It took months for British-Iranian actor Nazanin Boniadi to officially land the role of fierce caregiver Bronwyn in Prime Video’s massive Lord of the Rings TV series, The Rings of Power. The process started back in early 2019, when the star whom you’ll recognize from projects like How I Met Your Mother, Homeland and Hotel Mumbai sent in her first self-tape. There were three more auditions after that, and then, finally, she got word that the showrunners wanted to meet with her. “I later found out that they were looking for [whether] the actors had Middle Earth in their eyes,” she says from London when we speak ahead of the show’s premiere earlier this fall. It’s a test she obviously passed, because a few weeks later, she was moving to New Zealand to embark on a one-of-a-kind journey. Boniadi, who is also a vocal activist with a focus on human rights in Iran (especially now with the current uprising), still isn’t quite sure what the writers saw in her eyes, but she knows she shares something unique with her fellow cast members. “What I see when I look at this cast is [a group of] people who are truly, deeply connected to their characters,” says the actor.


“Doing [a] Lord of the Rings [show] comes with a huge responsibility, and that can be daunting. All of us actors naturally put a lot of pressure on ourselves to do the best we can, and then it becomes what it will become in post-production. We hoped it’d be really great because we put so much time, effort and love into creating it—and we really became each other’s default family because we were away from our [own families] in New Zealand mid-pandemic. When we saw the first three episodes together at Comic-Con, it was really magical. Immediately, a bunch of us were crying and hugging each other, going: ‘What a relief. It’s good—it’s everything we hoped [it would be] and maybe even more.’”


“I do a lot of human-rights work for my homeland as an ambassador for Amnesty International. In my work over the past decade, I’ve spoken to a lot of women on the ground in Iran who are at the forefront of the movement for democracy and freedom, and they risk everything for a better tomorrow. That inspired me with Bronwyn, because she’s a lioness working hard to redeem her people. She feels like a fantastical version of myself, and I channelled everything I learned from my activism—and the strong women I’ve worked with—into this character.”


“I did a deep dive into Tolkien when I got this job, and I specifically remember reading an essay he wrote about the importance of fantasy. I remember thinking, ‘Now I get the obsession.’ Fantasy brings an audience into a world where they can comfortably explore their existential longing and most basic human dilemmas. There are questions about love, trust, loyalty and hope things we all experience wherever and whenever we live in the world. Yes, it’s exciting escapism, but there’s something [in it] we can all relate to.”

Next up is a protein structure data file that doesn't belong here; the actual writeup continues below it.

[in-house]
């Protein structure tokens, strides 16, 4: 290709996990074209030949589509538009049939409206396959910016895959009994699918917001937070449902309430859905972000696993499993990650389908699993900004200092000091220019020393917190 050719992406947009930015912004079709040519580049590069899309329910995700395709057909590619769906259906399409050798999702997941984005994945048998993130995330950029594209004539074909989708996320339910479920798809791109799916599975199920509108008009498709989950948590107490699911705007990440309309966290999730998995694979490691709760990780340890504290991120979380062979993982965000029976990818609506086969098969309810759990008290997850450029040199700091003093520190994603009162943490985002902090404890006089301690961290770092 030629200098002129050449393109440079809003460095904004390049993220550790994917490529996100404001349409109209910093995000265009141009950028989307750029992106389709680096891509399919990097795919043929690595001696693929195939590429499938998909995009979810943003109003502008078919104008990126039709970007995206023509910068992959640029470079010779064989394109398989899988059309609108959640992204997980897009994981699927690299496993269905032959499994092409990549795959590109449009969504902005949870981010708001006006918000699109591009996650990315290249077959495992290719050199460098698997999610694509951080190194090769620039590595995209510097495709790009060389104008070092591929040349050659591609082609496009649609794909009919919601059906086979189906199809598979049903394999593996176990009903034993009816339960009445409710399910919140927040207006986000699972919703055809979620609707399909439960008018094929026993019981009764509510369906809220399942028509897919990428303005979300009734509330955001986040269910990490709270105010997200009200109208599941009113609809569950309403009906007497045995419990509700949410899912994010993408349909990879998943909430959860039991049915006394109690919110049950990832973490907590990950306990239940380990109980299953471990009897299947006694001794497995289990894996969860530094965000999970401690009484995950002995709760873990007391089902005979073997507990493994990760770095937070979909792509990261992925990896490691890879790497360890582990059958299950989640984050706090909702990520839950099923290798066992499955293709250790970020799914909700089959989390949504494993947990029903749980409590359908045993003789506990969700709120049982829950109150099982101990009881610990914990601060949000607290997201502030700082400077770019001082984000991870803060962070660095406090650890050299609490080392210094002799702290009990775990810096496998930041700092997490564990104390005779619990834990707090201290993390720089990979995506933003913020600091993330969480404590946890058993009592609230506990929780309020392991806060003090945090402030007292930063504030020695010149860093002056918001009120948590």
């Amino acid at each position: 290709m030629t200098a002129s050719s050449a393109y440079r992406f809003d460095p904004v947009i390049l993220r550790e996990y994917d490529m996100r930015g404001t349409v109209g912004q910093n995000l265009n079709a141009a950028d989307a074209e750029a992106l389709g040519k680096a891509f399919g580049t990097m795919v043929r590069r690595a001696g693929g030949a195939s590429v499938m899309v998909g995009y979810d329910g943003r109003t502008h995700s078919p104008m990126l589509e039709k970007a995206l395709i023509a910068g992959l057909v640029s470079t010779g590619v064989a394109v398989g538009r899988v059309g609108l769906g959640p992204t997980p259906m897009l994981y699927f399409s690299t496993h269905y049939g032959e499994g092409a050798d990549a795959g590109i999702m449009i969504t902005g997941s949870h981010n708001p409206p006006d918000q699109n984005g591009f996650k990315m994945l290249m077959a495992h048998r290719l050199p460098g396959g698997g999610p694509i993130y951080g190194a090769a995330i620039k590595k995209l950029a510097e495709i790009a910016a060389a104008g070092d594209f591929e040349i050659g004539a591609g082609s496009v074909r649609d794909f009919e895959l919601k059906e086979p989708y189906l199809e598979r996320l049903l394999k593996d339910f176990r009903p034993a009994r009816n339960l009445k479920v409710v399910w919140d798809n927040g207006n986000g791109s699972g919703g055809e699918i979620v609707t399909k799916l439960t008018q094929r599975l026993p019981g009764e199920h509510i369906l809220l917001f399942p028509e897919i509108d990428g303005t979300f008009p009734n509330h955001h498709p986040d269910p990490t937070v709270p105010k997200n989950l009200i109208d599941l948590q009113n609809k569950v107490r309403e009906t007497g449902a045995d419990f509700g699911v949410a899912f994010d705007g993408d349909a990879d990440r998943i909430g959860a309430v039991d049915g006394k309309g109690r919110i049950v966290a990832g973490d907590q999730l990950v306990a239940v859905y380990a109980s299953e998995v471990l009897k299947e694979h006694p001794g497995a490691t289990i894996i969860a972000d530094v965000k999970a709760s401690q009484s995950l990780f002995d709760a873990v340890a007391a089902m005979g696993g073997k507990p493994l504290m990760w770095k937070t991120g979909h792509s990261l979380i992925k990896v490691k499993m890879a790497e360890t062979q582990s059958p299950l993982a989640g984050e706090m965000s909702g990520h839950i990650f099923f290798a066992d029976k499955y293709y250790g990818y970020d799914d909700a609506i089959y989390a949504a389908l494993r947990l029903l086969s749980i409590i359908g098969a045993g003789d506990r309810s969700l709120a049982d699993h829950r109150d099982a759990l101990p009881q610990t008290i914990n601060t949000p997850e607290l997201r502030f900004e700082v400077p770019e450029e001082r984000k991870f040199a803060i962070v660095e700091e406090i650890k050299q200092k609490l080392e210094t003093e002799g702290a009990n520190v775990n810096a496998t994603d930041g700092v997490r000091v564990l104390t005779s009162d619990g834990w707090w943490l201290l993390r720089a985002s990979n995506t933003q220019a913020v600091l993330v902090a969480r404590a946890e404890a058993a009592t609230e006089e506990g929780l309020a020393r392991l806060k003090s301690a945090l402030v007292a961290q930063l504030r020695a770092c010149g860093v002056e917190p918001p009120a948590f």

“My amazing stylist, Erin Walsh, is such a believer in having fun with fashion. I won’t lie—I grew up sort of taking a conservative approach. I knew what worked for me, and it was very safe. There’s nothing wrong with that—it’s a choice, but some women don’t have that choice. For the press tour, we decided that my outfits should be based on my character and that they should be fun, empowering and liberating. Every outfit I’ve worn has made me feel that way, and I think that’s the essence of fashion: wearing something you feel good in.”


“I wanted to be a doctor when I was young because I wanted to help people. That was six-year-old Nazanin’s driving ambition in life. Once I realized that I wanted to be an actor, the immediate thing in my mind was ‘Oh, no, does this mean I don’t want to help people?’ But I quickly realized that helping people comes in all kinds of forms. That’s why my activism means so much to me. I’ve been to Capitol Hill and testified in front of Canadian Parliament—this isn’t something I only do for interviews. My parents were political refugees; I left my homeland when I was 20 days old and visited once, and now I can’t go back. But the least I can do is amplify the voices of the people who are there.”